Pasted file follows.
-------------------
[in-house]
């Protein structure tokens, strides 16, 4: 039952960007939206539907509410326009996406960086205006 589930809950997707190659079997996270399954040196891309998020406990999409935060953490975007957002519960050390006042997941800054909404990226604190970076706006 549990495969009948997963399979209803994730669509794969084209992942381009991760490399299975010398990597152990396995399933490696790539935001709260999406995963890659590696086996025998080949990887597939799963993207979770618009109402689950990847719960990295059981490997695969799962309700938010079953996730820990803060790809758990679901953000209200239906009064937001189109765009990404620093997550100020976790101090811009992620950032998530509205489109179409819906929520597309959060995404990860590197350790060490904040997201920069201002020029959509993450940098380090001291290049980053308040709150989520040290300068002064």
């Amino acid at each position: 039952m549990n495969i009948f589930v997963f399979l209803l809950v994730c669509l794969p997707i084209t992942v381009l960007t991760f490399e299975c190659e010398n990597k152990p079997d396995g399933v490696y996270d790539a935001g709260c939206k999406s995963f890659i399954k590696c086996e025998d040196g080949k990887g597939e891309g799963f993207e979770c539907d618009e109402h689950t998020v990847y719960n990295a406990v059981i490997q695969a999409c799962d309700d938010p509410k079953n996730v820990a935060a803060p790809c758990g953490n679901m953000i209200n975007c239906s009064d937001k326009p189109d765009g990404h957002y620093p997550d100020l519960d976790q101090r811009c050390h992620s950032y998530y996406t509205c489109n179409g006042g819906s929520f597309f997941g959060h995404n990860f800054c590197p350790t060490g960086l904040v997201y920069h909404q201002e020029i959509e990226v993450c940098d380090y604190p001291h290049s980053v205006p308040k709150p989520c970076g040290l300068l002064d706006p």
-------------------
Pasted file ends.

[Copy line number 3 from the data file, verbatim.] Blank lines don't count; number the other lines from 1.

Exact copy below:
């Amino acid at each position: 039952m549990n495969i009948f589930v997963f399979l209803l809950v994730c669509l794969p997707i084209t992942v381009l960007t991760f490399e299975c190659e010398n990597k152990p079997d396995g399933v490696y996270d790539a935001g709260c939206k999406s995963f890659i399954k590696c086996e025998d040196g080949k990887g597939e891309g799963f993207e979770c539907d618009e109402h689950t998020v990847y719960n990295a406990v059981i490997q695969a999409c799962d309700d938010p509410k079953n996730v820990a935060a803060p790809c758990g953490n679901m953000i209200n975007c239906s009064d937001k326009p189109d765009g990404h957002y620093p997550d100020l519960d976790q101090r811009c050390h992620s950032y998530y996406t509205c489109n179409g006042g819906s929520f597309f997941g959060h995404n990860f800054c590197p350790t060490g960086l904040v997201y920069h909404q201002e020029i959509e990226v993450c940098d380090y604190p001291h290049s980053v205006p308040k709150p989520c970076g040290l300068l002064d706006p």